Learn the fine art of eavesdropping. Painting by Adriano CecchiI had forgotten how much I enjoy training.
Last night, I did a two-hour workshop on making blog content interesting at Bergvliet High School in Cape Town, which runs a very good continuing education programme.
It was small group, which made it possible for everybody to ask all their questions, and for me to answer queries and go over material in some detail.
Arising out of the workshop, I thought I’d share our starting point, which was how to generate ideas for writing interesting blog posts.
It is a truth universally acknowledged, that an editor in possession of a new website (or a newspaper) must be in want of a redesign.
The Jane Austen phrasing was irresistible, but this is one of the true certainties of journalism: when a publication gets a new editor, he or she will want it to look different.
When I was a print journalist I live through three different redesigns. And in my time in online journalism, I think there were four. Of course, I may have repressed the memory of some, so there may have been more. And we’re not talking changing a masthead here, we’re talking making everything new from the ground up.
These occasional fits of rebranding entail a lot of work for production staff. And they usually make readers very cross, until everyone gets used to it all and life continues as normal.
The recent furore surrounding the publication of a hoax blog post at Huffington Post SA has had me thinking – about hate speech (which I wrote about here), and about the process by which decisions are made about publication or non-publication of a particular piece of writing.
In years of experience at IOL, I had more unsolicited pieces of writing cross my email inbox than I care to think about now. Over time, I learned how to make fast choices about whether I wanted to use the content or not.
I thought it might be useful to write down that mental process, for the benefit of younger people wondering how this is done. I’ll take you through my own personal checklist (note – this was never a formalised policy at IOL, and I no longer work there and can’t comment on how things might now be done at that website).
The steps below relate to online publishing, rather than print. And there are factors in the process that would probably shock print journalists of the old school (especially the focus on “hits”). But I want to paint the picture as it happens in the real world.
South African journalists (and perhaps some bemused bystanders) have been consumed for the last week or so by a chain of events centred on the country’s instance of the Huffington Post.
In brief, this is what happened: Huff Post SA published a piece saying white men should be disenfranchised. This duly went viral. Then things got sticky. It transpired the piece had been written as a hoax by a white man trying to make a point about the way in which journalists publish things that confirm their own biases (at least that is my understanding). In the fall-out, that man has lost his job, the editor of the Huffington Post has resigned and many, many opinion pieces have been written.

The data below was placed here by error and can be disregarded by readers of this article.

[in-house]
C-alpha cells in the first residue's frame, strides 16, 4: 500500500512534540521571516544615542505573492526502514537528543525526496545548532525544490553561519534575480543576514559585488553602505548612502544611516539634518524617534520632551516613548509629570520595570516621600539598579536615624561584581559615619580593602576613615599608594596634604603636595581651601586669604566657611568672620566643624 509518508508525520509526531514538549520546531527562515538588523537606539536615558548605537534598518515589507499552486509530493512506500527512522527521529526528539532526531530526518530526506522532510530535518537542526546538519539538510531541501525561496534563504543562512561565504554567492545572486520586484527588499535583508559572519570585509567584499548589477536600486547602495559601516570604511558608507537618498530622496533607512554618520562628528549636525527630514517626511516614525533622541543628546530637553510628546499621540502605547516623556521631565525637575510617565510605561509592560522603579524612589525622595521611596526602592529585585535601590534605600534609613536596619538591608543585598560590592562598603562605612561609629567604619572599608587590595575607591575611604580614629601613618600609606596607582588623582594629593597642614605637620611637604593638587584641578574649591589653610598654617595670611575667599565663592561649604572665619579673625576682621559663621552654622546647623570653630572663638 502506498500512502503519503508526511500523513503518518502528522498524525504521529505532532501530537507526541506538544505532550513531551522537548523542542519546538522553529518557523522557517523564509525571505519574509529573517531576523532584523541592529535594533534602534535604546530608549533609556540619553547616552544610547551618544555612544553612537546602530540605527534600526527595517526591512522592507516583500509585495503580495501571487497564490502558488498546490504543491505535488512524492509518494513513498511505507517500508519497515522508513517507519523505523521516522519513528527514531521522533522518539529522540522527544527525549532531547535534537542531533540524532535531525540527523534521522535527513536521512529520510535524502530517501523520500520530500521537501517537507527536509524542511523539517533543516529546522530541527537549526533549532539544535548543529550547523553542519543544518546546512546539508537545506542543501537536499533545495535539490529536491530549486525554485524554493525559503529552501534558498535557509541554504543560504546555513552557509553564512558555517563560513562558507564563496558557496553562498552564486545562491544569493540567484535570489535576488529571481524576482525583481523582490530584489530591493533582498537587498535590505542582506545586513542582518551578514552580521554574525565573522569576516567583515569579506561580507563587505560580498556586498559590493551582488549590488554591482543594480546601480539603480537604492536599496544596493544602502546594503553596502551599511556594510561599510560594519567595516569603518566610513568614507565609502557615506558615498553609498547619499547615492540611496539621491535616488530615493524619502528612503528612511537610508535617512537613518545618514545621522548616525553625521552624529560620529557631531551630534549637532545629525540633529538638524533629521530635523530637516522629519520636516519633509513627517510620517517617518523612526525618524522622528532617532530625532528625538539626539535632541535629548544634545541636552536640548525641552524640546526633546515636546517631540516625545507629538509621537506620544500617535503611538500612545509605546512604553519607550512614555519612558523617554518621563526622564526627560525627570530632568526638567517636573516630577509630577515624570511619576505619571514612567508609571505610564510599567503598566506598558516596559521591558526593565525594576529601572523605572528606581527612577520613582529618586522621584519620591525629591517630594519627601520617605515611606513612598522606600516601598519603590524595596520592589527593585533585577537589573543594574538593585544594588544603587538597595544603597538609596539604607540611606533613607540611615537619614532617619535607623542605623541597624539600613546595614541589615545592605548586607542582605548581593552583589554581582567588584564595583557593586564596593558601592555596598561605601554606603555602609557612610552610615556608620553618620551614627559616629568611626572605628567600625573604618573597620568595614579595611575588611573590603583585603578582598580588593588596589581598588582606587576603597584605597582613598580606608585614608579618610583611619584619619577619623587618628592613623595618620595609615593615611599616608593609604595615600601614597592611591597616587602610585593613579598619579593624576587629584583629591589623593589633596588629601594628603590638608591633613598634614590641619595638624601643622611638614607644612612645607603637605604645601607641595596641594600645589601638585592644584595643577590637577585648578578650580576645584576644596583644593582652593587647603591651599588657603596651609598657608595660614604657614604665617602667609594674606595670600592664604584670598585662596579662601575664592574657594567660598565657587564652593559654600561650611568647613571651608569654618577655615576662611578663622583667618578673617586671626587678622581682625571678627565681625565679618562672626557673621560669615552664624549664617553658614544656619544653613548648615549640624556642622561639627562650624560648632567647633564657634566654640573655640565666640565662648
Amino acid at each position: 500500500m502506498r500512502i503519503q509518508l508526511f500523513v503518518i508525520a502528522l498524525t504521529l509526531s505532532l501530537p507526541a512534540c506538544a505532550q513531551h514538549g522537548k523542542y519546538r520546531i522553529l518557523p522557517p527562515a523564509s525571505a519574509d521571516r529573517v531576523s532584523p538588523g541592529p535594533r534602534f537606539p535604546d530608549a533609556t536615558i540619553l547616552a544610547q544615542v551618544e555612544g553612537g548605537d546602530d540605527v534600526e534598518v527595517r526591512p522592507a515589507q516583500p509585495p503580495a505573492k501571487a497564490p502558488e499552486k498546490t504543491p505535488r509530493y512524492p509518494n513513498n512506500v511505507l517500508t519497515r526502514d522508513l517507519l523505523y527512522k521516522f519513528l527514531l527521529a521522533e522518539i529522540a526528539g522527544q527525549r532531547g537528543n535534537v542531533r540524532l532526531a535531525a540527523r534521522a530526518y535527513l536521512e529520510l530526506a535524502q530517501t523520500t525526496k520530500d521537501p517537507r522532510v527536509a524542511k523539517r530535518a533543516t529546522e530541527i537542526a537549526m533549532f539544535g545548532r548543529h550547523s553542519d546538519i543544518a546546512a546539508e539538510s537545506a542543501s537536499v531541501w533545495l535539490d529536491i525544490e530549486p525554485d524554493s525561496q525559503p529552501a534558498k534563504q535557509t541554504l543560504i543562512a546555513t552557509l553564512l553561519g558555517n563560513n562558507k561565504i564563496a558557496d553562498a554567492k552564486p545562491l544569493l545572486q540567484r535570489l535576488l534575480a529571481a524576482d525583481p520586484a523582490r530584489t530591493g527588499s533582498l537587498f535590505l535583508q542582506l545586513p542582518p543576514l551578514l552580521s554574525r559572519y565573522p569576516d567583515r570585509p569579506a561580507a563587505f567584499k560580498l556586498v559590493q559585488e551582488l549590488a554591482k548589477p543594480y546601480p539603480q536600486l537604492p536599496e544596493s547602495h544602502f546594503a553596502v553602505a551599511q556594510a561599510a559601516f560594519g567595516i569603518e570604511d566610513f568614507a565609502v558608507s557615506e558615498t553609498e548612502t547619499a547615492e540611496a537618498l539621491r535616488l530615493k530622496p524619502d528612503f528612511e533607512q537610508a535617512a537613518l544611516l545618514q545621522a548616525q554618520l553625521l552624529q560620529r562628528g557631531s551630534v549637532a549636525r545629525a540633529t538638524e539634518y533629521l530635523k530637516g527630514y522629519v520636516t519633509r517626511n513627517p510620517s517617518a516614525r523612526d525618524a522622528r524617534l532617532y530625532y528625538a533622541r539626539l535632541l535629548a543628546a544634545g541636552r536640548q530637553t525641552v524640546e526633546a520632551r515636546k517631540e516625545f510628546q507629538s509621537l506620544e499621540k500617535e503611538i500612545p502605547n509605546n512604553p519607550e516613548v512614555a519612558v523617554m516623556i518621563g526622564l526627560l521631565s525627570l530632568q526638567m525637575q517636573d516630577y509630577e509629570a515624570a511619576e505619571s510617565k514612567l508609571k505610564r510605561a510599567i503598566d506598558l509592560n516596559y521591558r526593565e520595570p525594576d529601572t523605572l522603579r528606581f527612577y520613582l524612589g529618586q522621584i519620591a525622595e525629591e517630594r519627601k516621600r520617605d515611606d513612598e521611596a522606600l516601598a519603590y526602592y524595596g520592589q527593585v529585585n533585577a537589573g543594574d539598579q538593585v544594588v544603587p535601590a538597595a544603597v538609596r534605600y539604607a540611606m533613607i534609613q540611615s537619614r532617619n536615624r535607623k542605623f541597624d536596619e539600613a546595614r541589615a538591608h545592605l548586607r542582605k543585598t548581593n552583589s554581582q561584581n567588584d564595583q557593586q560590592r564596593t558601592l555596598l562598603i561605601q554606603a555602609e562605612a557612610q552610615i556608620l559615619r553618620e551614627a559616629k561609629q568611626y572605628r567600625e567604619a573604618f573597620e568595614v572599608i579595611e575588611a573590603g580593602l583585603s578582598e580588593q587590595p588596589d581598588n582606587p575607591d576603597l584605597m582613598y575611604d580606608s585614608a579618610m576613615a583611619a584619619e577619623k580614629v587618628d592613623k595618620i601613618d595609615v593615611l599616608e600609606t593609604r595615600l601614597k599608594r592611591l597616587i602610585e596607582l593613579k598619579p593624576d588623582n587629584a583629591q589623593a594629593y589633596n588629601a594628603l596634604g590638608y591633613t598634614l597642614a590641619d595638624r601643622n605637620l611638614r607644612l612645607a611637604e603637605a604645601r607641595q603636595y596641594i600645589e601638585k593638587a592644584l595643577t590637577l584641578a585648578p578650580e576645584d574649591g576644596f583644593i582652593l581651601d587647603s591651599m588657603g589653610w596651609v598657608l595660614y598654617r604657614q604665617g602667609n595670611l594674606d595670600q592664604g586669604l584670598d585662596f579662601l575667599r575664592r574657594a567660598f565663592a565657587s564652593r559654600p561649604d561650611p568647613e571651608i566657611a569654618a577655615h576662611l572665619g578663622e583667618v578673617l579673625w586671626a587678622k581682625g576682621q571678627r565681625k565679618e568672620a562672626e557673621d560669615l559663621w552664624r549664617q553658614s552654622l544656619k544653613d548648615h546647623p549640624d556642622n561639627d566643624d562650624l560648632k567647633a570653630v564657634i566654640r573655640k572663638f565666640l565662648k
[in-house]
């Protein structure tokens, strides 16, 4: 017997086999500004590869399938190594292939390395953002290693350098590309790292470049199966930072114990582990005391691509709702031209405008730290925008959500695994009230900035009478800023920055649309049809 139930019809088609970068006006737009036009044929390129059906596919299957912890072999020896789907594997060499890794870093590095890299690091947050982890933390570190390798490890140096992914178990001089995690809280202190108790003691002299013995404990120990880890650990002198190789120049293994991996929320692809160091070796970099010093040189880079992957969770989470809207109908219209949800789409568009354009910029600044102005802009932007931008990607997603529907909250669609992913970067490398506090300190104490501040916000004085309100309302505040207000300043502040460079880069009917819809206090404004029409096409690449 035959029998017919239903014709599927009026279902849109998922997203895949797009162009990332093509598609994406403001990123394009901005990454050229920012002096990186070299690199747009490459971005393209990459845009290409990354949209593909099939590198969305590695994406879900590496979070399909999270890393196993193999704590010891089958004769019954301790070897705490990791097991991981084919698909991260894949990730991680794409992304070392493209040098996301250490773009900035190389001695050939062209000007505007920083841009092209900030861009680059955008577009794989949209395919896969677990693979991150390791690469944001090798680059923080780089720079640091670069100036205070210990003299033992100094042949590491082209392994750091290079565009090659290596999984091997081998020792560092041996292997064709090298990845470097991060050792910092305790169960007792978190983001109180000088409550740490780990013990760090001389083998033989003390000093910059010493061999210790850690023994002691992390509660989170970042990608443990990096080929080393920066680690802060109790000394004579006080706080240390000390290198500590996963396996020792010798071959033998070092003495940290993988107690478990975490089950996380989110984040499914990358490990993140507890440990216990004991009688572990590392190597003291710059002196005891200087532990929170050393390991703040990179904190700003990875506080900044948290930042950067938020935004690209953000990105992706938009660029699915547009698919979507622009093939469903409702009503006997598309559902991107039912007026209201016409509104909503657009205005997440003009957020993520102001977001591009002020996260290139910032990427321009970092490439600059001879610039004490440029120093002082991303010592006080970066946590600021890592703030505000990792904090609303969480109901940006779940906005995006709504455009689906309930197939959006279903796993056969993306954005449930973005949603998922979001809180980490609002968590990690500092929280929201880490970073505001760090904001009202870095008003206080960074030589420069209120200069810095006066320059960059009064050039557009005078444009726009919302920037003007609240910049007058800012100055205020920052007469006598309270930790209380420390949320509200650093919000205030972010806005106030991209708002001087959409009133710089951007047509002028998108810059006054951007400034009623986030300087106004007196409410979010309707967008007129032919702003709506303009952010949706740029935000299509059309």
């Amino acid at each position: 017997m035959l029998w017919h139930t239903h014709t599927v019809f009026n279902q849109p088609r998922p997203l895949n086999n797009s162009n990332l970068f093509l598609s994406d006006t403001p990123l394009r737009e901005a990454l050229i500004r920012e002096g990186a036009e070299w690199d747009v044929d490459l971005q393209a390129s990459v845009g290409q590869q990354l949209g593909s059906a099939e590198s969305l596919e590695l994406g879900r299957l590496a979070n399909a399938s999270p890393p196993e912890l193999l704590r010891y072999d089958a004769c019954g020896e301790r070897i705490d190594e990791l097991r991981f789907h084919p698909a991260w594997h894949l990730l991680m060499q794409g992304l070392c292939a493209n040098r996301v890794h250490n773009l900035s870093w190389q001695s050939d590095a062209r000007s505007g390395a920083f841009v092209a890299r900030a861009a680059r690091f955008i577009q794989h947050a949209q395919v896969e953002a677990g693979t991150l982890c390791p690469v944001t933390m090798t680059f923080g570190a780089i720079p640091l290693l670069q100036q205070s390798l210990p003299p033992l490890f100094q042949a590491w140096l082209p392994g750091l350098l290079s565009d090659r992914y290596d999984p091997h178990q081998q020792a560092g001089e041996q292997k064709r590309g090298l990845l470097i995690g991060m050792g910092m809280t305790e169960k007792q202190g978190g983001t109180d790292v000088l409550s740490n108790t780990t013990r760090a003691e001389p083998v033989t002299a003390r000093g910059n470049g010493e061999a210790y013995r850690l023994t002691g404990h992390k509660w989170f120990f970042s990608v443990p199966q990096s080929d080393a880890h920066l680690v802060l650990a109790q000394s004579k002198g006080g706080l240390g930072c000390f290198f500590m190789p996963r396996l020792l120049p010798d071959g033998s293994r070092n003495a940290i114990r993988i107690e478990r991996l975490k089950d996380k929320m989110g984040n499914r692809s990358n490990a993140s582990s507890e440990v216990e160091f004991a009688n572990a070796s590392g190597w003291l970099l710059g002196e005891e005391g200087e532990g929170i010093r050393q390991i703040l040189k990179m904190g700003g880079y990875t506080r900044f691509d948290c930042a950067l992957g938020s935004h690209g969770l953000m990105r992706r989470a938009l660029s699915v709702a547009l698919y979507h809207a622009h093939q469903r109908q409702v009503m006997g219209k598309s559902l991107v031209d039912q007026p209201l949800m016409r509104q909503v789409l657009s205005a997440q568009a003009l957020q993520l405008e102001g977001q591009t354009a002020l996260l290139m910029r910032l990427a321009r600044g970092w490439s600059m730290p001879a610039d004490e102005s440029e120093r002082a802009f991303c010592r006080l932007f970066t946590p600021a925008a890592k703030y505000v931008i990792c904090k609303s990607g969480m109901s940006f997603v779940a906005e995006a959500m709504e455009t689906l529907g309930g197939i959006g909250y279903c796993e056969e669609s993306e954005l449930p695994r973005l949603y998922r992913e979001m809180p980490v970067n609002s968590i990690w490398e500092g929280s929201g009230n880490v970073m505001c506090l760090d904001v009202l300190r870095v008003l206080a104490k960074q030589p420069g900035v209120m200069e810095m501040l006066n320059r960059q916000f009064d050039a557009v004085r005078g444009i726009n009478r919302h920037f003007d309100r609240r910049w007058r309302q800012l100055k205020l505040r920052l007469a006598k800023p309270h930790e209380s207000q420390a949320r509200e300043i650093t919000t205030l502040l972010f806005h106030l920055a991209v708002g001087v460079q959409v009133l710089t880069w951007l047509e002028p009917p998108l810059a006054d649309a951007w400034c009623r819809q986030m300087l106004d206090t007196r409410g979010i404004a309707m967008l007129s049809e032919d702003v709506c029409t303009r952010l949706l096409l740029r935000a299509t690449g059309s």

More importantly, the country’s Press Ombudsman has pronounced on the issue, declaring that the original article was, among other things, hate speech.
I don’t intend to add to the many opinions about all this. Rather, I want to look at the issue of hate speech – from the point of view of a journalism trainer.
I am experimenting with making online lessons.
This is my first effort – a look at three ways to embed social media in online posts (complete with videos).
The lesson is free, but you will have to register on Coursecraft to see it.
Any comments or feedback welcome.
I spotted this on a site which shall remain nameless*.
In an article about a musician who had killed two people in a car crash was this phrase, used as a subhead:
“Singer takes to Facebook to express his distraught”.
Distraught is an adjective and can’t be used in that place in the sentence. The verb “express” needs a noun, and the right one here would be “distress”. The singer, on the other hand, can be distraught (or distressed).
- I never mention the sites or names of authors where I spot mistakes. My purpose is not to name and shame or score points.
Assume you are capable of learning new things. Picture: Stephen Tainton, freeimages.com
My first foray into the world of training could not have been more fraught.
It was the mid 1990s and the afternoon newspaper on which I worked as a sub-editor was about to make the change from one production system to another. Editorial staff were already working on computers (the Atex system) but the newspaper was still being made up by human hand. Now, people were going to move to a fully electronic system, on Apple Macs, using the Quark system.
I volunteered to be part of the transition project, specifically as one of the people who would train colleagues to use the new system. We had a small training room (with Arctic air conditioning), six Macs and hope in our hearts.